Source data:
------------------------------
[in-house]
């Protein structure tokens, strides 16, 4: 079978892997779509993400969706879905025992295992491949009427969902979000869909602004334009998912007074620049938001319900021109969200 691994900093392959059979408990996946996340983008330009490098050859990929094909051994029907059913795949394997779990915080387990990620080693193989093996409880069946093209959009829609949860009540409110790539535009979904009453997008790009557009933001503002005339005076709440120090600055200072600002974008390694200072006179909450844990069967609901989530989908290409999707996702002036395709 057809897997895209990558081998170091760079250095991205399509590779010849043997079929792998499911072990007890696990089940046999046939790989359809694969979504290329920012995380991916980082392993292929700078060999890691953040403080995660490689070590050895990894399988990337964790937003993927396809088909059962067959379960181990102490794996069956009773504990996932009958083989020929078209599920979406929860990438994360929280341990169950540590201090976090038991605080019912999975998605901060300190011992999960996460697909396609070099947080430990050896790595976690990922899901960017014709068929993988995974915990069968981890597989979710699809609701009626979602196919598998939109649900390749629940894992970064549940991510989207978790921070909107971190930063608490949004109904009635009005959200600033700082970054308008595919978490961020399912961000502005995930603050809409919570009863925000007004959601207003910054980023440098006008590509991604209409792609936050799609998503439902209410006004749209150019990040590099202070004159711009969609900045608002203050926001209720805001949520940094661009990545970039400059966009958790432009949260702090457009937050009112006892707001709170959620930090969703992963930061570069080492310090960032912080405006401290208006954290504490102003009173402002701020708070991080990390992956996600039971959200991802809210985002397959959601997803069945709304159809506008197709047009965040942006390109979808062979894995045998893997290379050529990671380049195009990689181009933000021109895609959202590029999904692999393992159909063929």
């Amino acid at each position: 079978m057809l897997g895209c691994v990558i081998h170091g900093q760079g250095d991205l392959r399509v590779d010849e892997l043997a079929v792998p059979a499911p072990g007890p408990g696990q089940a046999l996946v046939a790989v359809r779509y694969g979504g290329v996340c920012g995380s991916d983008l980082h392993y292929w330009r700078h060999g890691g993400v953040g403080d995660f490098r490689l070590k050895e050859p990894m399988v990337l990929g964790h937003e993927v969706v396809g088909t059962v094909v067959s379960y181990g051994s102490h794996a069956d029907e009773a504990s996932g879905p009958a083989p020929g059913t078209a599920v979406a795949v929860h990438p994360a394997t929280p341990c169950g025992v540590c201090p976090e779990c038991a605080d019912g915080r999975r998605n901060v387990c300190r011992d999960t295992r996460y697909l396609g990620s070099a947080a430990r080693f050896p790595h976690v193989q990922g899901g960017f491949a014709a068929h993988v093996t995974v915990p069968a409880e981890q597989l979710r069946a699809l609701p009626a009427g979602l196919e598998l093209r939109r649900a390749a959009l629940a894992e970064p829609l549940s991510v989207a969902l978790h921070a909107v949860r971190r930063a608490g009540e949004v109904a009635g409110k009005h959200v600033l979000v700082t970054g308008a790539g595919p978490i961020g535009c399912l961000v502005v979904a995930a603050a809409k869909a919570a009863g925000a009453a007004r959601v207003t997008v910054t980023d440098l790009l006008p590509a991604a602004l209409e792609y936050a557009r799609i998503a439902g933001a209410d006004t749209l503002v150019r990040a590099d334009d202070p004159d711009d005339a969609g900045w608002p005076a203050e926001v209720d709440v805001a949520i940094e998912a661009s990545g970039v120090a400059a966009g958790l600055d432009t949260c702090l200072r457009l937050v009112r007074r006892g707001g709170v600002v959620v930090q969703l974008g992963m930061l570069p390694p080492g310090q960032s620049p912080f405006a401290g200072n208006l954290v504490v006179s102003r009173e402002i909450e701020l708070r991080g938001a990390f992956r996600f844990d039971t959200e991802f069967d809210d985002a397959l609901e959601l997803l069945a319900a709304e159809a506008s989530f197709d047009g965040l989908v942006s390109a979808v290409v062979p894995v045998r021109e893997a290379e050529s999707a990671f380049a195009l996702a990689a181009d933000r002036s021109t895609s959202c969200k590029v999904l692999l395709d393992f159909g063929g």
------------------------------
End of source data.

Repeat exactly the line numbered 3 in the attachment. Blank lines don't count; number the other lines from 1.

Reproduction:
């Amino acid at each position: 079978m057809l897997g895209c691994v990558i081998h170091g900093q760079g250095d991205l392959r399509v590779d010849e892997l043997a079929v792998p059979a499911p072990g007890p408990g696990q089940a046999l996946v046939a790989v359809r779509y694969g979504g290329v996340c920012g995380s991916d983008l980082h392993y292929w330009r700078h060999g890691g993400v953040g403080d995660f490098r490689l070590k050895e050859p990894m399988v990337l990929g964790h937003e993927v969706v396809g088909t059962v094909v067959s379960y181990g051994s102490h794996a069956d029907e009773a504990s996932g879905p009958a083989p020929g059913t078209a599920v979406a795949v929860h990438p994360a394997t929280p341990c169950g025992v540590c201090p976090e779990c038991a605080d019912g915080r999975r998605n901060v387990c300190r011992d999960t295992r996460y697909l396609g990620s070099a947080a430990r080693f050896p790595h976690v193989q990922g899901g960017f491949a014709a068929h993988v093996t995974v915990p069968a409880e981890q597989l979710r069946a699809l609701p009626a009427g979602l196919e598998l093209r939109r649900a390749a959009l629940a894992e970064p829609l549940s991510v989207a969902l978790h921070a909107v949860r971190r930063a608490g009540e949004v109904a009635g409110k009005h959200v600033l979000v700082t970054g308008a790539g595919p978490i961020g535009c399912l961000v502005v979904a995930a603050a809409k869909a919570a009863g925000a009453a007004r959601v207003t997008v910054t980023d440098l790009l006008p590509a991604a602004l209409e792609y936050a557009r799609i998503a439902g933001a209410d006004t749209l503002v150019r990040a590099d334009d202070p004159d711009d005339a969609g900045w608002p005076a203050e926001v209720d709440v805001a949520i940094e998912a661009s990545g970039v120090a400059a966009g958790l600055d432009t949260c702090l200072r457009l937050v009112r007074r006892g707001g709170v600002v959620v930090q969703l974008g992963m930061l570069p390694p080492g310090q960032s620049p912080f405006a401290g200072n208006l954290v504490v006179s102003r009173e402002i909450e701020l708070r991080g938001a990390f992956r996600f844990d039971t959200e991802f069967d809210d985002a397959l609901e959601l997803l069945a319900a709304e159809a506008s989530f197709d047009g965040l989908v942006s390109a979808v290409v062979p894995v045998r021109e893997a290379e050529s999707a990671f380049a195009l996702a990689a181009d933000r002036s021109t895609s959202c969200k590029v999904l692999l395709d393992f159909g063929g």